Gwinn is certainly experiencing the community intent of the Little Free Library philosophy: “That is the gift of the Little Free Library; you get to know your neighbors, in all sorts of ways.”

In a Mother’s Library, Bound in Spirit and in Print

New York Times technology writer Nick Bilton describes how books became a bond and a form of communication between himself and his mother:

As I grew up, my mother held my hand as we wandered through the fictional worlds of Harper Lee, Charles Dickens and Lewis Carroll. Birthdays and Christmases were always met with rectangular-shaped gifts.

As he got older, he and his mother spend hours discussing plots and characters.

But in 2011, Bilton and his mother got into an argument over books. When he was moving from New York to California, he decided to leave behind most of his books in favor of a Kindle and later an iPad. His mother was appalled:

She spoke passionately about being able to smell the pages of a print book as you read, to feel the edges of a hardcover in your hands. And that the notes left inside by the previous reader (often my mother) could pause time.

After his mother died in March, Bilton and his two sisters learned that she had left her collection of more than 3,000 books to her oldest daughter. Knowing the bond that books had created between Bilton and their mother, his sister offered to share their mother’s library with him, and he “gratefully accepted.”

kid with booksAs a technology writer, Bilton had spent much time discussing the merits of print vs. digital books. But his mother’s death and his receipt of some of her books made him realize that one is not superior to the other: “They each have their place in this modern world.” He caps this realization with a description of how his mother, knowing she would not live long enough to meet Bilton’s unborn son, inscribed her copy of her favorite book, Alice in Wonderland, to him. That book, along with some of her others, sits in her grandson’s nursery, the basis of his own growing book collection.

Notes in the Margin!

From the margins: JK Rowling, Hilary Mantel and Ian McEwan annotate their own works – in pictures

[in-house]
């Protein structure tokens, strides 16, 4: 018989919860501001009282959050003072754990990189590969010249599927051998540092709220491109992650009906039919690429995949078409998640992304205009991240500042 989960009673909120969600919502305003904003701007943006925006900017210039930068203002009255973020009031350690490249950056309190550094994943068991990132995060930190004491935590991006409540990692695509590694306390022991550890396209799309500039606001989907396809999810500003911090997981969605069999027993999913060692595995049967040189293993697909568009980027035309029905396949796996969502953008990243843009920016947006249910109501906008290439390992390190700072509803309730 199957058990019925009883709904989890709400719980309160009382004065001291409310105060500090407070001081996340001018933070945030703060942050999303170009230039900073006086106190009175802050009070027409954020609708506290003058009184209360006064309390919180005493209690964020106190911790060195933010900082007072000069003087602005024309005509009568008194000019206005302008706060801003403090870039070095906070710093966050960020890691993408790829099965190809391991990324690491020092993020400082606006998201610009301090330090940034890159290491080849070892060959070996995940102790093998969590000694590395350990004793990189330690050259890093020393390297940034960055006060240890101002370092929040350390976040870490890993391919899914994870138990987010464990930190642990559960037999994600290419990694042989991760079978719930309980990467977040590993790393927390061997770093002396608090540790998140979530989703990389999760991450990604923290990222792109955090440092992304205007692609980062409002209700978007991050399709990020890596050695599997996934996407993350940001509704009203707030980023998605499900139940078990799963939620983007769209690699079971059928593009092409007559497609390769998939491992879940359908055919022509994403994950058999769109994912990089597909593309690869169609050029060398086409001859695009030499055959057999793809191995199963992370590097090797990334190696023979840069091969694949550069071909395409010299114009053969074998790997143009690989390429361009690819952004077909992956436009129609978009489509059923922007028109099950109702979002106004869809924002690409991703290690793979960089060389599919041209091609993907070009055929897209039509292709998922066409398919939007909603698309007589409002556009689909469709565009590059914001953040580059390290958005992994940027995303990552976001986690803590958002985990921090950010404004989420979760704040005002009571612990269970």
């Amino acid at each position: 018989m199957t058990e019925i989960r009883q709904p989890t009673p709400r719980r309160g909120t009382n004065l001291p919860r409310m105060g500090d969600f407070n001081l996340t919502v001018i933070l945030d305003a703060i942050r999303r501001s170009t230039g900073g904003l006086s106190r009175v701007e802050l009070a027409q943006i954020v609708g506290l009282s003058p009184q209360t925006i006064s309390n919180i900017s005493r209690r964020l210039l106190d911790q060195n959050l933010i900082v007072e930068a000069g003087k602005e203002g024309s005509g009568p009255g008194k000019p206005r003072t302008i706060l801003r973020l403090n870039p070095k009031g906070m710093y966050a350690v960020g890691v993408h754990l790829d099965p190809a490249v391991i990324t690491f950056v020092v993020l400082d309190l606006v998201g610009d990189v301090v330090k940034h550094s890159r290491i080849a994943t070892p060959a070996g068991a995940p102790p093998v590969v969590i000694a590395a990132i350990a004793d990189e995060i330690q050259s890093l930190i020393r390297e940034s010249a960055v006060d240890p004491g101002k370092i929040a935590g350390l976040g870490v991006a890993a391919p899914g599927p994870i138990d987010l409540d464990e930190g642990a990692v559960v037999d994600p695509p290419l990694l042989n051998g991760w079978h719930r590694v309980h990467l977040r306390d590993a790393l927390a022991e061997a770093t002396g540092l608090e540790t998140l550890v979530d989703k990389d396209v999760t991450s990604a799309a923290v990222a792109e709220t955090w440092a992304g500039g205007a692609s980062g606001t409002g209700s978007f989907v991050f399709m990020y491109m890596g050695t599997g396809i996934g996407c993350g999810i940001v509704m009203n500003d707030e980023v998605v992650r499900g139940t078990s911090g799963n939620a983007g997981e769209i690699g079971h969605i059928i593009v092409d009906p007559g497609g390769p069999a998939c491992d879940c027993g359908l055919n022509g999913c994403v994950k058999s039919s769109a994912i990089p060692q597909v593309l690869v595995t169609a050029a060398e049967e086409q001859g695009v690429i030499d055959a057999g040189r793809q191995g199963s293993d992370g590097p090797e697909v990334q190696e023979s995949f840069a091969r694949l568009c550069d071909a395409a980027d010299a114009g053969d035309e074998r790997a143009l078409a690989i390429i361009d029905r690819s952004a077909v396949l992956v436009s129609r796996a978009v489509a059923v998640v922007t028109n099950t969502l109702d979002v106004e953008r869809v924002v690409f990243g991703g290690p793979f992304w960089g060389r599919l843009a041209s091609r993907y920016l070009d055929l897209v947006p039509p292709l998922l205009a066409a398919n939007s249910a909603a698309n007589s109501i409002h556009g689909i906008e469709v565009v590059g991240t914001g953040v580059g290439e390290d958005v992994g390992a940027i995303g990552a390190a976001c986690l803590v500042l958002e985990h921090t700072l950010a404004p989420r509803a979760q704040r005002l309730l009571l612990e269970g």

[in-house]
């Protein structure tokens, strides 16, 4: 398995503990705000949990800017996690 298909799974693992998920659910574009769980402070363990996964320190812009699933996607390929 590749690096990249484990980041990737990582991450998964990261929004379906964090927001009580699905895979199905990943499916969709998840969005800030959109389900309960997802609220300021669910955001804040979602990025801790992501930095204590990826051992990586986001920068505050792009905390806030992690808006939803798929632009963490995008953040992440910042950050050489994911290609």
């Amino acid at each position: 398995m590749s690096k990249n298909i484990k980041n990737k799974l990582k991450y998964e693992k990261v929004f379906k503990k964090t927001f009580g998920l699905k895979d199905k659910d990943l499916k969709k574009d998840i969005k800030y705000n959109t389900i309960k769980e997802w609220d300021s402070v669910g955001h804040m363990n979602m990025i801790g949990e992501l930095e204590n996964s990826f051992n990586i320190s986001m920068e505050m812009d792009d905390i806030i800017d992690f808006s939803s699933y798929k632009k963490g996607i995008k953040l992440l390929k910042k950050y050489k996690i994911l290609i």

From Amsterdam to Wolf Hall, some of the world’s most acclaimed writers have annotated their own first editions. The books will be auctioned at Sotheby’s in aid of English PEN. What would you bid for these bibliophiles’ dreams?

• Explore 50 authors’ handwritten annotations in the interactive

Of course you know I just HAD to feature this article here. I hope you enjoy it as much as I did.

Crime and mystery writer Ruth Rendell dies at 85

Mystery writer Ruth Rendell, who brought psychological insight and social conscience to the classic British detective story, has died at the age of 85.Publisher Penguin Random House said Rendell — best known for the Inspector Wexford series of novels — died Saturday morning in London. The cause of death was not announced, but Rendell had suffered a serious stroke in January.

Source: Crime and mystery writer Ruth Rendell dies at 85

Rendell also wrote psychological thrillers under the pen name Barbara Vine.

Blog a Day Challenge: April Report

In April I continued to look for information about blogging. I found this article: 16 Top Tips from Blogging Experts for Beginners. I’m not interested in ways to increase branding, marketing, building an email list, or SEO (search engine optimization). My focus is on writing for personal discovery, so I chose only a few of these tips to work on:

3. Write for yourself first.

8. Be consistent (that is, publish more than once a week).